Literature

Clinical Pearls & Morning Reports

Posted by Carla Rothaus, MD

Published December 6, 2023

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Did treatment with sotorasib in combination with panitumumab increase progression-free survival as compared with standard-care therapy in the trial by Fakih et al.?

Fakih et al. conducted a phase 3 trial that evaluated the efficacy and safety of two different doses of sotorasib in combination with panitumumab as compared with standard-care therapy (trifluridine–tipiracil or regorafenib) in patients with chemorefractory metastatic colorectal cancer with KRAS G12C mutation who had never received a KRAS G12C inhibitor. Read the NEJM Original Article here.

Clinical Pearls

Q: How common is metastatic colorectal cancer with KRAS G12C mutation?

A: The Kirsten rat sarcoma viral oncogene homologue (KRAS) glycine-to-cysteine mutation at codon 12 (KRAS G12C) is a driver mutation that occurs in approximately 3 to 4% of patients with metastatic colorectal cancer and may be associated with poor prognosis. In patients with disease that is refractory to initial therapies (fluoropyrimidine-based chemotherapy with or without bevacizumab), the standard treatments (trifluridine–tipiracil or regorafenib) have shown limited efficacy.

Q: What was the rationale for combining sotorasib and an epidermal growth factor receptor (EGFR) inhibitor in this trial?

A: Dual KRAS G12C and EGFR blockade was designed to overcome treatment resistance to KRAS G12C inhibition in patients with colorectal cancer with KRAS G12C mutation. Sotorasib selectively and irreversibly inhibits the KRAS G12C protein to block downstream proliferation and survival signaling. Although single-agent KRAS G12C inhibitors (sotorasib and adagrasib) have shown improved outcomes in patients with non–small-cell lung cancer with KRAS G12C mutation, KRAS G12C inhibition alone has shown limited activity in patients with colorectal cancer. Treatment-induced resistance selective to KRAS G12C inhibition develops primarily through upstream reactivation of the EGFR pathway and is supported by the synergistic activity of concomitant KRAS G12C and EGFR inhibition in preclinical models.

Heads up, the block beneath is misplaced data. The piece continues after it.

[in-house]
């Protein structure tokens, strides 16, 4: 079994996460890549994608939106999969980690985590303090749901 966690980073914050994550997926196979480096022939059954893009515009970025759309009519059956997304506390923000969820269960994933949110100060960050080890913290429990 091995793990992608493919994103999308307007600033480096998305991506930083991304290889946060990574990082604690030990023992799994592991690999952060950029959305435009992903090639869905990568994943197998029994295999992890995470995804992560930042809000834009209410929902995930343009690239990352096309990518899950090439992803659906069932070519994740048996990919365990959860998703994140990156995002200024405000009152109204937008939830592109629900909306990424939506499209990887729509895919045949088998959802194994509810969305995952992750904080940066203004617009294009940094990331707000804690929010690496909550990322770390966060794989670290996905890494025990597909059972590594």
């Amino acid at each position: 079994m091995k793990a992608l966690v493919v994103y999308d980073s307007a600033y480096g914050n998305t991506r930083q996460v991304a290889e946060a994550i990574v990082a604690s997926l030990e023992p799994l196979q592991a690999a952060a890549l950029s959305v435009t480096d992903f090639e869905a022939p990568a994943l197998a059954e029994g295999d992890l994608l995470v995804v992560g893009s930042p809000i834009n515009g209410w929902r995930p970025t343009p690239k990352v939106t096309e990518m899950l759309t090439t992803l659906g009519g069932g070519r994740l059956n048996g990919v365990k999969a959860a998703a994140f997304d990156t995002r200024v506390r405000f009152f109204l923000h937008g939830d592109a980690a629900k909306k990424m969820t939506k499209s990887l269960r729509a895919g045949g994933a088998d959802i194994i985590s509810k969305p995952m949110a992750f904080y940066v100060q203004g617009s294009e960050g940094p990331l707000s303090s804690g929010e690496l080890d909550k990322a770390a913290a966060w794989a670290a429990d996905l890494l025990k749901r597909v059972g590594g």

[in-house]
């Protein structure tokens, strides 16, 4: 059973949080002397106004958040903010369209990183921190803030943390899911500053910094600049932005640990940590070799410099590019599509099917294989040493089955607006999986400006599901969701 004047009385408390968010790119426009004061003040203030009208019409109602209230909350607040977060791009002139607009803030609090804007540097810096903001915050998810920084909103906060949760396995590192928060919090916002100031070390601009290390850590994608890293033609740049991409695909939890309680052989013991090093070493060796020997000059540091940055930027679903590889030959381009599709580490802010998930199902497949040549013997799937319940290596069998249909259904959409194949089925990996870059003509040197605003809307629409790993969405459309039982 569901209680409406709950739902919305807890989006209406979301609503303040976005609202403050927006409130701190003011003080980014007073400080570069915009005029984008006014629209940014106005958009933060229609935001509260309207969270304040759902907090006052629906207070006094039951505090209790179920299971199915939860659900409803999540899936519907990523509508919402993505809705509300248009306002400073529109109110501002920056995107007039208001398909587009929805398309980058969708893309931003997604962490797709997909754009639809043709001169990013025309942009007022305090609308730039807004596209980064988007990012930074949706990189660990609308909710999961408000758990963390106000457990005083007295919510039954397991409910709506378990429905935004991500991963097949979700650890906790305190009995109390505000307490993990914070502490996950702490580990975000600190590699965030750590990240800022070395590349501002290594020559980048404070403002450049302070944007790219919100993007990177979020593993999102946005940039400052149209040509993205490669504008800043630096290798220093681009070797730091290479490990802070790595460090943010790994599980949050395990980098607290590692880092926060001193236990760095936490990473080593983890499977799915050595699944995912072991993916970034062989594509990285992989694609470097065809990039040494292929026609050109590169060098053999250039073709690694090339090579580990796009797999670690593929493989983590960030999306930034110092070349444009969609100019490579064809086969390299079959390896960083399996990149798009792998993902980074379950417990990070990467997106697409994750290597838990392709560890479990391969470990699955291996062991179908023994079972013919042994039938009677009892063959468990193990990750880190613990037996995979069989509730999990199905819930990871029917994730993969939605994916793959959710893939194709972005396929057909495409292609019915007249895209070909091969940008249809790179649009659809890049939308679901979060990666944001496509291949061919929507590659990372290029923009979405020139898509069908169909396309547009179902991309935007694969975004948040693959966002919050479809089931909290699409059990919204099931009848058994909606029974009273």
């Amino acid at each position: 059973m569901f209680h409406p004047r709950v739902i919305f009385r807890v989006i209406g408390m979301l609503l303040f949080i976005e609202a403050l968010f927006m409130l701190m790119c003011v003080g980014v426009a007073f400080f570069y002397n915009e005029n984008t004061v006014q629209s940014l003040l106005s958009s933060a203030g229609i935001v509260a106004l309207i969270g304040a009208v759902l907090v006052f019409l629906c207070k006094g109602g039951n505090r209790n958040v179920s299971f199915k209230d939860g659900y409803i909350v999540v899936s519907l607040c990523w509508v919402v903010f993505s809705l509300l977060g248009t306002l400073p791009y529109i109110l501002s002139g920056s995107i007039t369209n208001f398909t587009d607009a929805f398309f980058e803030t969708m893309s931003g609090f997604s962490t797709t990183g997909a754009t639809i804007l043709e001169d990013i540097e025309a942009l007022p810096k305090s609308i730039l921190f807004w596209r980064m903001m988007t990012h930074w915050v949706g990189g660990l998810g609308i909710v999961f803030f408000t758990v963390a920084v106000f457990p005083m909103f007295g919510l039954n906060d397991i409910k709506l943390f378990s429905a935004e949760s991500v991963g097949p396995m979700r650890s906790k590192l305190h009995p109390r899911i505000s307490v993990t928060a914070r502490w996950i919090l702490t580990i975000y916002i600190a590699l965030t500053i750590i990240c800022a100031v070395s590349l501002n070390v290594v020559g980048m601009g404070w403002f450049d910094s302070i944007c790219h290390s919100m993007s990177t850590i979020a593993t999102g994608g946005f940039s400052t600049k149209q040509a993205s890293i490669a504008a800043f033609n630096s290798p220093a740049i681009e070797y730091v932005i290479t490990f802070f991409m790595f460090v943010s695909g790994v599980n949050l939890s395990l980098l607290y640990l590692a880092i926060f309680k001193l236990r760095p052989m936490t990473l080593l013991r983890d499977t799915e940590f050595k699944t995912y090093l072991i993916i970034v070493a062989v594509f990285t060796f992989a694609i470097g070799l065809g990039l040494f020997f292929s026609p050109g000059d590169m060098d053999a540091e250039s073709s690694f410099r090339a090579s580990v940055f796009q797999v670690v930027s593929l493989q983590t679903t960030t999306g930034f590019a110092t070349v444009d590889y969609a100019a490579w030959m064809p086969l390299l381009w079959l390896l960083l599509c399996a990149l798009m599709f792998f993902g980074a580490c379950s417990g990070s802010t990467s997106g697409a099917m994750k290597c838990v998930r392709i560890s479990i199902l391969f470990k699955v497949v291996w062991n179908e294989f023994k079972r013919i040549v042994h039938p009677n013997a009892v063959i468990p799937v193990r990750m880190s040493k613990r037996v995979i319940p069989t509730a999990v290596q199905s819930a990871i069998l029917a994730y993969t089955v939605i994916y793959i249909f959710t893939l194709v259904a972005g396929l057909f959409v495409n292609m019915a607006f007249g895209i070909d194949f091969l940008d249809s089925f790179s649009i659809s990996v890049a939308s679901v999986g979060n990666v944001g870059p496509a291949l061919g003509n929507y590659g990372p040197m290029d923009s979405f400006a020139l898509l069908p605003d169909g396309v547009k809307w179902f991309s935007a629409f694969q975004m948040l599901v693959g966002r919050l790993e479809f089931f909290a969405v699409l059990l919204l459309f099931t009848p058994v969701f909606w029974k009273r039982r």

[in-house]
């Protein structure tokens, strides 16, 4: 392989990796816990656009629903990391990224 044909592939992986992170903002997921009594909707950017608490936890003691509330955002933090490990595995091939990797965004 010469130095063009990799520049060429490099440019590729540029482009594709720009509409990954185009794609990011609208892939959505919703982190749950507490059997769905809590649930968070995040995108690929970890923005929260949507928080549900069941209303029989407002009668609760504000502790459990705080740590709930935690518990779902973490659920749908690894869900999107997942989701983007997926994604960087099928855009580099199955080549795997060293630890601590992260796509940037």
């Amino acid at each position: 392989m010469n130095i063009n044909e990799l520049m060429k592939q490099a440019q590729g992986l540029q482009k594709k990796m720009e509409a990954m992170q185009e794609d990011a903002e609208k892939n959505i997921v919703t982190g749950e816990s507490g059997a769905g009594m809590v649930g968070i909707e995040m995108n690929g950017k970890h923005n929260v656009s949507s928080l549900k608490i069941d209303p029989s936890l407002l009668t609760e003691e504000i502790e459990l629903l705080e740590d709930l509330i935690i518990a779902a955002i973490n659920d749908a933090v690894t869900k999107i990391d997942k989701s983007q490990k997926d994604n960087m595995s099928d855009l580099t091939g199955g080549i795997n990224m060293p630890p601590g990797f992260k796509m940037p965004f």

Morning Report Questions

Q: Did treatment with sotorasib in combination with panitumumab increase progression-free survival as compared with standard-care therapy in the trial by Fakih et al.?

A: Treatment with sotorasib at a dose of either 960 mg or 240 mg, in combination with panitumumab, resulted in significantly longer progression-free survival than standard-care treatment. The median progression-free survival as assessed by blinded independent central review was 5.6 months (95% confidence interval [CI], 4.2 to 6.3) and 3.9 months (95% CI, 3.7 to 5.8) in the 960-mg sotorasib–panitumumab and 240-mg sotorasib–panitumumab groups, respectively, as compared with 2.2 months (95% CI, 1.9 to 3.9) in the standard-care group. The hazard ratio for disease progression or death in the 960-mg sotorasib–panitumumab group as compared with the standard-care group was 0.49 (95% CI, 0.30 to 0.80; P=0.006). The hazard ratio in the 240-mg sotorasib–panitumumab group as compared with the standard-care group was 0.58 (95% CI, 0.36 to 0.93; P= 0.03). At the time of data cutoff, the data on overall survival were not mature.

Q: What were the common treatment-related adverse events of grade 3 or higher in the trial?

A: Treatment-related adverse events of grade 3 or higher occurred in 35.8%, 30.2%, and 43.1% of the patients in the 960-mg sotorasib–panitumumab, 240-mg sotorasib–panitumumab, and standard-care groups, respectively. The most common (incidence of ≥5%) treatment-related adverse events of grade 3 or higher were dermatitis acneiform (11.3%), hypomagnesemia (5.7%), and rash (5.7%) in the 960-mg sotorasib–panitumumab group; hypomagnesemia (7.5%) and diarrhea (5.7%) in the 240-mg sotorasib–panitumumab group; and neutropenia (23.5%), anemia (5.9%), and hypertension (5.9%) in the standard-care group.

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